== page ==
Shark Tank Closes HIMSS17 with Focus on Health Records and Secure Hospital Workspaces
HIMSS17 closed last Thursday with a final salvo from Shark Tank hosts Robert Herjavec and Kevin O’Leary. Their closing remarks were very much in line with the themes of the conference:
- Security – Need to improve security of hospital systems to prevent hacking
- Workflow – Ensure a true digitization of health care records and upgrade of technology in healthcare so that improved workflow becomes a reality
- Health records –Provide the seamless transfer of patient information from one system to another
- Doctor to patient communication – Enable remote check-up or monitoring of a patient’s condition, thus allowing a doctor to intervene if a critical situation arises.
For me, as an attendee, it was great to hear these themes articulated as it integrated the numerous conversations I had at the conference into a coherent theme.
Yet this conversation provided more than just a sense of bringing organization to the hundreds of booths and presentations. It also offered a business perspective on what investors see as the real problems that need to be fixed in healthcare. As Kevin O’Leary noted, there is huge potential for profit in healthcare. However, healthcare needs to get its technological house of cards in order before the investment doors will open.
Problem #1: How do we provide a secure hospital workspace?
Do you know what the most hacked industry today is according to the FBI? It’s healthcare. Do you know what the most hacked industry in the world will be next year? Healthcare. -Robert Herjavec
Cyberattacks against hospitals, clinics and doctors cost the U.S. healthcare industry more than $6 billion a year. According to the HIMSS, 2016 Cybersecurity Survey, over 50% of healthcare organizations have experienced an external cyber-attack during the last twelve months. Without a comprehensive program in place to combat cybercrime, there is ample opportunity for hackers to exploit insecure systems.
Herjavec also noted that the future suggests a growth in hacking of health records by terrorists and foreign states who will hack for non-financial gain. They will see hacking and breaches as part of settling conflicts and determining political gain. The victims will be hospitals who have all their patient records held hostage to these bad actors and the patients who cannot be served because the hospital is breached.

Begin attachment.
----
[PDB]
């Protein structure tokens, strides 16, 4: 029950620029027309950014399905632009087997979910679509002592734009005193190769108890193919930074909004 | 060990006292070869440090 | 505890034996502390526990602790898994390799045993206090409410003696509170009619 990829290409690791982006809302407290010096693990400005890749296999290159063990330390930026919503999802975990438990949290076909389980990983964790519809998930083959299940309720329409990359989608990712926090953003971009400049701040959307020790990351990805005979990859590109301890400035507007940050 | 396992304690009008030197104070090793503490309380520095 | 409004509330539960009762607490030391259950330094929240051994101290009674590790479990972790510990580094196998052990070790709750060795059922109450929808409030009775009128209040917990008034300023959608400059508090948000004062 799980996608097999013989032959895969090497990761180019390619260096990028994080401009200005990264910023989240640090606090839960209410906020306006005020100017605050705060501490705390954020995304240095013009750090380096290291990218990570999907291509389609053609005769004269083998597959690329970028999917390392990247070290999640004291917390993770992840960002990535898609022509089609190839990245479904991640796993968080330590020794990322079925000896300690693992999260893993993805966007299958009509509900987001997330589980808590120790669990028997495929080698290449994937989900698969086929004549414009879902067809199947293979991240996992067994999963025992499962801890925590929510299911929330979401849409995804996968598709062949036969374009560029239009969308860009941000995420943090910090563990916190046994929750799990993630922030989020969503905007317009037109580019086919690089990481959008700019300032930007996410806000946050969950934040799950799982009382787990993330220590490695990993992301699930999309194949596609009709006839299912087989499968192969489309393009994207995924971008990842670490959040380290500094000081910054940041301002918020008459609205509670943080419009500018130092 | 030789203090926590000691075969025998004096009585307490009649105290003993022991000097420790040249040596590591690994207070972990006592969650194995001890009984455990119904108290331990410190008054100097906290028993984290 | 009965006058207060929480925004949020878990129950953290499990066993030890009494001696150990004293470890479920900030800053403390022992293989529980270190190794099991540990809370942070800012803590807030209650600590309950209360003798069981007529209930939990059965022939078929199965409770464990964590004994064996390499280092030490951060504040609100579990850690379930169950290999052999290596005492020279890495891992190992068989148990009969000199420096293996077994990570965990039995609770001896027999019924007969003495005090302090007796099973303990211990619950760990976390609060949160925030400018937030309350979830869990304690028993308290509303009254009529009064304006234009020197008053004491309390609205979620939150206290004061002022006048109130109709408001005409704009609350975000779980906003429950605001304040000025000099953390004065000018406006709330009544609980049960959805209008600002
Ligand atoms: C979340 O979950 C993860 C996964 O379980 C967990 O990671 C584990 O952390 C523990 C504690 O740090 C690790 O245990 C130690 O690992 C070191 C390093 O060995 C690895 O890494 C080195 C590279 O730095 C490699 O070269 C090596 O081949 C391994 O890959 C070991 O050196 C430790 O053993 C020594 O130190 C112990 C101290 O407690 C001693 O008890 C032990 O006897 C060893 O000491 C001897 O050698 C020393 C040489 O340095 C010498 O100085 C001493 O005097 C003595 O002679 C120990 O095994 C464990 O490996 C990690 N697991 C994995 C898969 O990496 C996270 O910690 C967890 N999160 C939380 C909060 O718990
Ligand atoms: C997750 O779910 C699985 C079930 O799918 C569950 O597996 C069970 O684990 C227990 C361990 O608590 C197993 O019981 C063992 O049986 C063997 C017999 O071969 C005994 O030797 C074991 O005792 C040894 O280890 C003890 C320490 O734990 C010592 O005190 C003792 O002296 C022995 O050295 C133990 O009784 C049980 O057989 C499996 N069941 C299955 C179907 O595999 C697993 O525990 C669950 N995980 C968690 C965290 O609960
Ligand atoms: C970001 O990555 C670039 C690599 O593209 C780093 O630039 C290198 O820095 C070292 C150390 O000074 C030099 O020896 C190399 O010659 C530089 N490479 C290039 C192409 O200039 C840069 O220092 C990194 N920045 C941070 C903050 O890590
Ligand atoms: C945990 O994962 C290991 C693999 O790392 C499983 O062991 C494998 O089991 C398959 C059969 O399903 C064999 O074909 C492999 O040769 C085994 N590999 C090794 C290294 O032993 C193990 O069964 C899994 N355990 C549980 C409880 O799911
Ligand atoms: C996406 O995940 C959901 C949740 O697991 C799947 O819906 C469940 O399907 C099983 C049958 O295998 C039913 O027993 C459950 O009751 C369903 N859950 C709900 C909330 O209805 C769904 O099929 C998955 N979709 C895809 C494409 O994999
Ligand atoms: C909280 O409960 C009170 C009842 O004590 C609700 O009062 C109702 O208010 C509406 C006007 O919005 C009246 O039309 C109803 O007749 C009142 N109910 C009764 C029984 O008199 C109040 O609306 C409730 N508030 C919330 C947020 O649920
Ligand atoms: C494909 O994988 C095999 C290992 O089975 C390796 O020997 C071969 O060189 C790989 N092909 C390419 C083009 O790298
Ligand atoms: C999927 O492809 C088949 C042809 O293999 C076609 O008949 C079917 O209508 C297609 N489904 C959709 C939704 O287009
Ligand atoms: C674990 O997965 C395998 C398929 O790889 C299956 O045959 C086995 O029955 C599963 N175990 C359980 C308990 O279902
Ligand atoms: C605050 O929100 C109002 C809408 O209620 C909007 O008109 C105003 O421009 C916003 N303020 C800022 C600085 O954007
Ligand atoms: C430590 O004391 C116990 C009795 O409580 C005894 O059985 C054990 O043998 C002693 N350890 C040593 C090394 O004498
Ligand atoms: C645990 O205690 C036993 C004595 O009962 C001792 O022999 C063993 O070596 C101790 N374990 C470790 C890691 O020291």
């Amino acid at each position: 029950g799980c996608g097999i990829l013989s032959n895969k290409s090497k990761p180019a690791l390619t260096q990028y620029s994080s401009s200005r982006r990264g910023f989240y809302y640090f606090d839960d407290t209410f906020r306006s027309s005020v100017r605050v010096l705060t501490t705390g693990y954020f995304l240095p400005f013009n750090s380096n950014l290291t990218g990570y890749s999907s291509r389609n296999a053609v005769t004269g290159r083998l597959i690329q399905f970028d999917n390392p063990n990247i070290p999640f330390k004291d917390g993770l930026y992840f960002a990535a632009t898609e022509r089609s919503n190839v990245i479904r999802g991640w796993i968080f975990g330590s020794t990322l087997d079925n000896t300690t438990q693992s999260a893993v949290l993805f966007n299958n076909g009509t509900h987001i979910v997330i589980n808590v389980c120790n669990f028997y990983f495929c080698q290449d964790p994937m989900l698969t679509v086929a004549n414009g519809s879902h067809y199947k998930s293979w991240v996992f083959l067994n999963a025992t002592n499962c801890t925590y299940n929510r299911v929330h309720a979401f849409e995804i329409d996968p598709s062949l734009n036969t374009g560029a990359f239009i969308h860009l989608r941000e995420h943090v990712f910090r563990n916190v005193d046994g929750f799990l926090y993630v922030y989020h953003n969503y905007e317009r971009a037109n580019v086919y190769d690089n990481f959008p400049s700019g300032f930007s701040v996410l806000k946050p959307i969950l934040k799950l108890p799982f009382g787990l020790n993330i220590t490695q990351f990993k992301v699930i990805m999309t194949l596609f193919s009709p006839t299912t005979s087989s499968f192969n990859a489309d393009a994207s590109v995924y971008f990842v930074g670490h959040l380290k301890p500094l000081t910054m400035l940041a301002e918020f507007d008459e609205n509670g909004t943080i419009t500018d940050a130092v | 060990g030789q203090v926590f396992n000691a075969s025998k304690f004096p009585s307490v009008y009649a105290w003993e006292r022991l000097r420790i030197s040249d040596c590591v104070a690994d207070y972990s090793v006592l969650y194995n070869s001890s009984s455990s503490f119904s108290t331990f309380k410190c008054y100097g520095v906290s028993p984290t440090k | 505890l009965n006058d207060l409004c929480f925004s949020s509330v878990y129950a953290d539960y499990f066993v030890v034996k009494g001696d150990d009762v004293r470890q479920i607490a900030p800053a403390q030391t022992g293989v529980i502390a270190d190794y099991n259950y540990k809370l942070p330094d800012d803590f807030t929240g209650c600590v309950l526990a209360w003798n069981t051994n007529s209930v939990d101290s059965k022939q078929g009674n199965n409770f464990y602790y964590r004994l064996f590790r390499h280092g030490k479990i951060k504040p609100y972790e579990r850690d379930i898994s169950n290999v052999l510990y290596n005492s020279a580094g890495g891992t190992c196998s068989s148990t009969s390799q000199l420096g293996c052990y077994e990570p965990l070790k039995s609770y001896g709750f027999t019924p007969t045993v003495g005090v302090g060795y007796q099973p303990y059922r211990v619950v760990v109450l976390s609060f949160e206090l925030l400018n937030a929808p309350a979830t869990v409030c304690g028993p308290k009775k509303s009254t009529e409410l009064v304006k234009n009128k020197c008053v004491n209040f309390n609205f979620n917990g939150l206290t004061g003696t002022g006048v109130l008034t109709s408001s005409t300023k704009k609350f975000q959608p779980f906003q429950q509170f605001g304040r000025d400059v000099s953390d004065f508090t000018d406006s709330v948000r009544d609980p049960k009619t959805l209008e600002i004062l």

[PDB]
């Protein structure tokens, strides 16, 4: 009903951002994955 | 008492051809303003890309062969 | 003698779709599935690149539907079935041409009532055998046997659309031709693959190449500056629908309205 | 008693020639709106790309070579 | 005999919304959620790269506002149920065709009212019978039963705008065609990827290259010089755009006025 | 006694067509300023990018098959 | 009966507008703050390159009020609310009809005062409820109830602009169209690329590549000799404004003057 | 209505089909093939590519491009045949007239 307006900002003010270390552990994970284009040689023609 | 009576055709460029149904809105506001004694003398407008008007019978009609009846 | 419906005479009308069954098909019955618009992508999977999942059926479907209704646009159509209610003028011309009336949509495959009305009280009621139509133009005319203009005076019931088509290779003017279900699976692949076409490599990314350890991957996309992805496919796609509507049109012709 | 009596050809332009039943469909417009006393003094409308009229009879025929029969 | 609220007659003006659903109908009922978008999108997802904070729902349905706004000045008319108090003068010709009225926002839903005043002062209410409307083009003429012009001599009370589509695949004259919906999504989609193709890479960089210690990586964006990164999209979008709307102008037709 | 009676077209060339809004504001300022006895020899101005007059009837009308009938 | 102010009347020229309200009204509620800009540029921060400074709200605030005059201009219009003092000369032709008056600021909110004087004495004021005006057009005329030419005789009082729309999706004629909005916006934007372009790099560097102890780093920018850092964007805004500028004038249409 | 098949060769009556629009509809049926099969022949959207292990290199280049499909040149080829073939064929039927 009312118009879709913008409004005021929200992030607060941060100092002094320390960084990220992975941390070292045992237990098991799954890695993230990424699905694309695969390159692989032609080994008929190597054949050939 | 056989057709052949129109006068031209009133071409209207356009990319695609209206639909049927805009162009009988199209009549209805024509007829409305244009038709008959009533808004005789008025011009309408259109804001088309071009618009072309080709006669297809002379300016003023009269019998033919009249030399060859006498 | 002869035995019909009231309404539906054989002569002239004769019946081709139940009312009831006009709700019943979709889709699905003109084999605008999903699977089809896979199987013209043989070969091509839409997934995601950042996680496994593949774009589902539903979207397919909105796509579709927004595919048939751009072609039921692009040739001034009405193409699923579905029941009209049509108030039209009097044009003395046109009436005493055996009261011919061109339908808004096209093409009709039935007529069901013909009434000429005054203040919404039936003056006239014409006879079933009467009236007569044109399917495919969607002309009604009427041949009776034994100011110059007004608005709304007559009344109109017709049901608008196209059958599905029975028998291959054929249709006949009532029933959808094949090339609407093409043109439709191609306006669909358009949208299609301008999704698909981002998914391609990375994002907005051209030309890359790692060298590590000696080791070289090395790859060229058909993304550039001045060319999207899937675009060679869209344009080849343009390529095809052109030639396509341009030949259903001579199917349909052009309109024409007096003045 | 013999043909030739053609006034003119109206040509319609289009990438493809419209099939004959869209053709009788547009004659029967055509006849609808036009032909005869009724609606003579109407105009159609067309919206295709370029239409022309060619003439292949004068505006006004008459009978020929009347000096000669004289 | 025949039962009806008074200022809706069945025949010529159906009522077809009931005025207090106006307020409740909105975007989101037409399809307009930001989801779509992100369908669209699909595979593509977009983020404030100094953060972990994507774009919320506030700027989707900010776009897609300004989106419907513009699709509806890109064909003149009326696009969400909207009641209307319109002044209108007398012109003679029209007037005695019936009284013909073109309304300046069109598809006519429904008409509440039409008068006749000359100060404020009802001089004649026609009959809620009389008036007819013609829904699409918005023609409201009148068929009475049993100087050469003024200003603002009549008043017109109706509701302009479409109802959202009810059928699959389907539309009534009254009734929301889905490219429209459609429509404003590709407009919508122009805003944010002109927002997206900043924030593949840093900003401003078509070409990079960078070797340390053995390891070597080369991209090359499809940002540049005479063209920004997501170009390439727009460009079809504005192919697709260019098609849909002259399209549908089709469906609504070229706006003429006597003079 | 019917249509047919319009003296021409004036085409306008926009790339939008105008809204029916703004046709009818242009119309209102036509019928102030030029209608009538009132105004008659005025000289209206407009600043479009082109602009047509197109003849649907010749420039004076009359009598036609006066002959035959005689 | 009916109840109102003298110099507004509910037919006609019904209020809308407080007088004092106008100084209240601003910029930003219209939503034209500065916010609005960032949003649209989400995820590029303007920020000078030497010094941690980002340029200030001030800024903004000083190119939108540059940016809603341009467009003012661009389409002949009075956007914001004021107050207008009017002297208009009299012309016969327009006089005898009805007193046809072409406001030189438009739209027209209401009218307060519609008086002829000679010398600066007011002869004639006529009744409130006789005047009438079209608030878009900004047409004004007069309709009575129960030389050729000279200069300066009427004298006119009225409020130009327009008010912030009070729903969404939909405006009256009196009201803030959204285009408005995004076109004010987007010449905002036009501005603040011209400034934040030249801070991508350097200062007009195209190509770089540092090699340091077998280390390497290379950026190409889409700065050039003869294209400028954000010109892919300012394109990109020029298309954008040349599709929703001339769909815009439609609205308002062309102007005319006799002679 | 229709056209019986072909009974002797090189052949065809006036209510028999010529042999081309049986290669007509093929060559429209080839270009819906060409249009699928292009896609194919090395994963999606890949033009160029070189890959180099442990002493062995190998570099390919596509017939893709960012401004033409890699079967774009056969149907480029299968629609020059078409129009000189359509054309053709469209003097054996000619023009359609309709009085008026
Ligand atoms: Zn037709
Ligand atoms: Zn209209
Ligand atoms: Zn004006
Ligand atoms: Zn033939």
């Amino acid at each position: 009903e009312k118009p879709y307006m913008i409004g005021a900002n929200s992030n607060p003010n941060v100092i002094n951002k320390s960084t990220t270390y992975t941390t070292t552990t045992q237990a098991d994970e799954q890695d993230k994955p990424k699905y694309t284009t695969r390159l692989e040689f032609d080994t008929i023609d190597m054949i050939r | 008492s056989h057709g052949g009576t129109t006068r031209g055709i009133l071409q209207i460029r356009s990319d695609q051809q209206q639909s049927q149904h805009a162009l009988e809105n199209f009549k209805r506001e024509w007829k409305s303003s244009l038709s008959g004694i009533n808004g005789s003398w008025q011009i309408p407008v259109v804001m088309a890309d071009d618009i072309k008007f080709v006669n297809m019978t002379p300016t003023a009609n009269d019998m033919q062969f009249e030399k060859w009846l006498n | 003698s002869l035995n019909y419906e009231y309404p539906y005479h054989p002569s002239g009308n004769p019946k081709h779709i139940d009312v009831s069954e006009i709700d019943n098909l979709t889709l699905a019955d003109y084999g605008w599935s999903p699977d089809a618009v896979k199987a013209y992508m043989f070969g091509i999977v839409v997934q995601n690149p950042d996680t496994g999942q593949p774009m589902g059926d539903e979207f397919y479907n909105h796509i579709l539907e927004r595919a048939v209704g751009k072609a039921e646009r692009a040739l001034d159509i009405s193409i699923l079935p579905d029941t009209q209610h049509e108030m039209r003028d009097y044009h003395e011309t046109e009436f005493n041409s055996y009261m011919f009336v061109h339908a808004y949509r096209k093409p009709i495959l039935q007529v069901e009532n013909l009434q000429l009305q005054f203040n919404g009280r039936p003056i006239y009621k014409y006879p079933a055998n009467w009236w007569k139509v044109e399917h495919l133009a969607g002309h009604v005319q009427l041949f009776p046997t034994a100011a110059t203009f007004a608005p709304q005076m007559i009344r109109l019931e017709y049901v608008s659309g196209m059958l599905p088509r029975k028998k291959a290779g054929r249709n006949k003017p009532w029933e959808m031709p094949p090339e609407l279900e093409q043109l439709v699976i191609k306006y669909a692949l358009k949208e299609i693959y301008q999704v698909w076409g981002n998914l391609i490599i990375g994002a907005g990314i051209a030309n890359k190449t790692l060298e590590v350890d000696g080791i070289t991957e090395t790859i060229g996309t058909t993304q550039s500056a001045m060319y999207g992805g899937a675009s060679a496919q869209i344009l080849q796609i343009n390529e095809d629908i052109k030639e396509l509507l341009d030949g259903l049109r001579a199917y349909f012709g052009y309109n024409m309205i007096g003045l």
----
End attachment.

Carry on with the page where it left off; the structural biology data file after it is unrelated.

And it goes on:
Often in these cases, hospitals don’t have a ready plan of action for how to react when they are breached. Hospitals need a plan of action to get their facility back up and running. It is not enough to just have a plan in the hands of a few. Instead, there needs to be a plan that all are aware of and all on the team follow.
Problem #2: Health Records and Hospitals Need a technology upgrade
The downside of healthcare is that it is digitally backward. But the potential is huge if we can get our act together. The potential to unleash workflow is incredible. -Kevin O’Leary
This sentiment was also voiced in our discussion with Charles Webster a few weeks ago when he noted that “[h]ealth IT is about ½ generation behind other IT verticals. This is because …[t]here was no competitive pressure.” Healthcare needs an IT upgrade. Without an upgrade, the industry will continue to face inefficiencies in communication and execution.
Problem #3: Technology upgrade meets the human body
A really interesting amount of capital is ready to play in any kind of technology that can provide real time health data from a human body. Wearables were the first generation of it. Sensor tech, particularly in aging people, which can link into the data is a big area of investment. – Kevin O’Leary
We heard this sentiment as well in the pitches and conversations we had with individuals coming by our booth. Many businesses are trying to make access to healthcare less cumbersome. Two of the biggest impediments to getting necessary healthcare are accommodation – individuals are too busy with work or other commitments – and availability – inability to get an appointment soon enough.
The availability of healthcare wearables and remote patient monitoring was one of the major focuses at HIMSS as it was thought that if individuals could easily access their doctor, there was a greater likelihood they would seek medical care. Wearables have the potential to represent a $34 billion market by 2020. However, there still remains the question of how to regulate and monitor the information given out by wearables in a way which doctors can use without being overwhelmed.
The perspective from booth #343
The thousands of attendees at HIMSS were looking for a way to improve patient health and provide tangible progress to the hospitals and clinics they work at. The truth is that healthcare is several years behind other sectors in terms of technology upgrades. This is the hurdle healthcare has to jump in order to effectively compete for investor dollars, as well as to achieve technological parity.
The Sharks concluded by noting the age of technology is quite old in the standard hospital. We have seen this fact confirmed by the use of pagers, whiteboards and cumbersome workflows. Their talk at the close of the conference highlighted the areas that most needed improvement.
As we see it, critical alerting and messaging have an important role to play in ensuring proper notification for cyber intrusions, improving workflow and monitoring patient health. These endpoints in technology need alerting and messaging to ensure optimum performance.
What do you think? What area of healthcare is your organization struggling with? We look forward to learning about your needs and seeing how we can help.
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